|dc.description.abstract||The study has three broad aims. First, to establish that there is a need for more specific attention to be given to landscape values in the overall planning process - both by institutions and by individuals. Second, to develop a procedural model for the incorporation of landscape planning, design and management into the total planning process. Third, to demonstrate the application of that model in the context of the Lyttelton Harbour basin. The first two aims are examined in Part One and the third in Part Two.
The present societal concern for the maintenance and enhancement of landscape values is reflected in planning legislation. In particular, the Town and Country Planning Act 1977 directs regional and district planning schemes to provide for the maintenance and enhancement of landscape values. However, practice as yet has not kept pace with the legislation and it is only now that the requirements are beginning to be met adequately.
As a response to the need to give better direction to the existing legislative requirements for landscape protection and enhancement, a model for the incorporation of landscape planning design and management in the overall planning process is proposed. The model is a particular application of the general planning process involving preparation of brief, inventory, analysis and evaluation of inventory, identification and evaluation of options, development of preferred option and finally implementation.
The model is then applied to Lyttelton Harbour basin, using a simple "reconnaissance" type inventory, to prepare an outline landscape plan. Four options for a landscape plan are examined, of which one is recommended for further study. The preferred option is considered to fulfil the requirements of the Act, to be practical and to give adequate direction to the maintenance and enhancement of landscape values.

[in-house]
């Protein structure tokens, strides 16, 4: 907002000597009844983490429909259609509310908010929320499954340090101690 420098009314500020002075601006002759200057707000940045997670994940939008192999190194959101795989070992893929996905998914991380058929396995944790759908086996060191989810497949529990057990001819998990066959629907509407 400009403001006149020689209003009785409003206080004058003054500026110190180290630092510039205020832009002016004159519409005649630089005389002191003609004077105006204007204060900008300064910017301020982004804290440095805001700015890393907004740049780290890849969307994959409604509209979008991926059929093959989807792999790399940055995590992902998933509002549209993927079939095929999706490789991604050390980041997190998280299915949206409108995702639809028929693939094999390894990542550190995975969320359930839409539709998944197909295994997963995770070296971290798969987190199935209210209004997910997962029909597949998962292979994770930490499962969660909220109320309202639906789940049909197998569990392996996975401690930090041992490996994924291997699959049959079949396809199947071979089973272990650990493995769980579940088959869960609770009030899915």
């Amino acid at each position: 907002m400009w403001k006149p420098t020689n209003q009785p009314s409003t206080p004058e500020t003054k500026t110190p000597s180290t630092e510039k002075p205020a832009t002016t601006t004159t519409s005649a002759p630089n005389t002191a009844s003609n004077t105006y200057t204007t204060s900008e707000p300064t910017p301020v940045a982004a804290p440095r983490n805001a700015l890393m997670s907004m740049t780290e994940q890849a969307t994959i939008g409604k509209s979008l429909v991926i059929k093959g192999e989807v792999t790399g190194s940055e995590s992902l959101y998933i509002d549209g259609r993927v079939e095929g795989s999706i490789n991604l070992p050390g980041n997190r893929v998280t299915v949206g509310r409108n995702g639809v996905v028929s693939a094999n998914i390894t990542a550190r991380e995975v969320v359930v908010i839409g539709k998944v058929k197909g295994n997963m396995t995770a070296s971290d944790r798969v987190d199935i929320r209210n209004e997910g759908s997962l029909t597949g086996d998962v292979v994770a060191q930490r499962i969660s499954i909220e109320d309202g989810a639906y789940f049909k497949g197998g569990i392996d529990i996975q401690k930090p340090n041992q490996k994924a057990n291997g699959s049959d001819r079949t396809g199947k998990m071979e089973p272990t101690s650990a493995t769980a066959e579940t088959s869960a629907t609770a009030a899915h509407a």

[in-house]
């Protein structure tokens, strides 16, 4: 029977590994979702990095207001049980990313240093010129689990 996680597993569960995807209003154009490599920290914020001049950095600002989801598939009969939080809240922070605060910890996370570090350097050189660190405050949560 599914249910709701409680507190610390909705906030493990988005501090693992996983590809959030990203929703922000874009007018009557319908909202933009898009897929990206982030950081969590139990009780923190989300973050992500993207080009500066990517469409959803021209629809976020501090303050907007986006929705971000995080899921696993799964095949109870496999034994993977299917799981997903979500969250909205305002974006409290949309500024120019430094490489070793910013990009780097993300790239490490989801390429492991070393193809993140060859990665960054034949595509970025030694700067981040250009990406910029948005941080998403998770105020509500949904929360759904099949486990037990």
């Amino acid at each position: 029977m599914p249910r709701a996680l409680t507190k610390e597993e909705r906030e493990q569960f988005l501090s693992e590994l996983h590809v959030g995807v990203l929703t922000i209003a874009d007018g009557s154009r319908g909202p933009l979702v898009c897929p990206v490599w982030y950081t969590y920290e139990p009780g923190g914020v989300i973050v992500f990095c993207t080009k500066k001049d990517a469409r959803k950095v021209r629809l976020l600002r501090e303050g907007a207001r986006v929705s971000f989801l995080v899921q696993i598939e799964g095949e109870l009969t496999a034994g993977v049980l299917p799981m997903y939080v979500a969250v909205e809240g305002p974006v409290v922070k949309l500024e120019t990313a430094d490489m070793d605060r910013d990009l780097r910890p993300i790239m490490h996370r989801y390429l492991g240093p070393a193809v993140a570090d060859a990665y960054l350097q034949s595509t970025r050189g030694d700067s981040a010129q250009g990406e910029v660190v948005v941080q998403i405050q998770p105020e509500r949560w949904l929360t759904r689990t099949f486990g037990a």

The study has highlighted three aspects of landscape protection and enhancement in New Zealand. First, greater attention to it is desirable for ecological, individual and societal wellbeing. Second, it is required by existing planning legislation. Third, landscape protection and enhancement is possible in practice, given adequate direction and public cooperation.
It is now the task of those institutions and individuals whose responsibilities impact upon the visual values of the New Zealand landscape to ensure that adequate protection and enhancement is given to those values.||en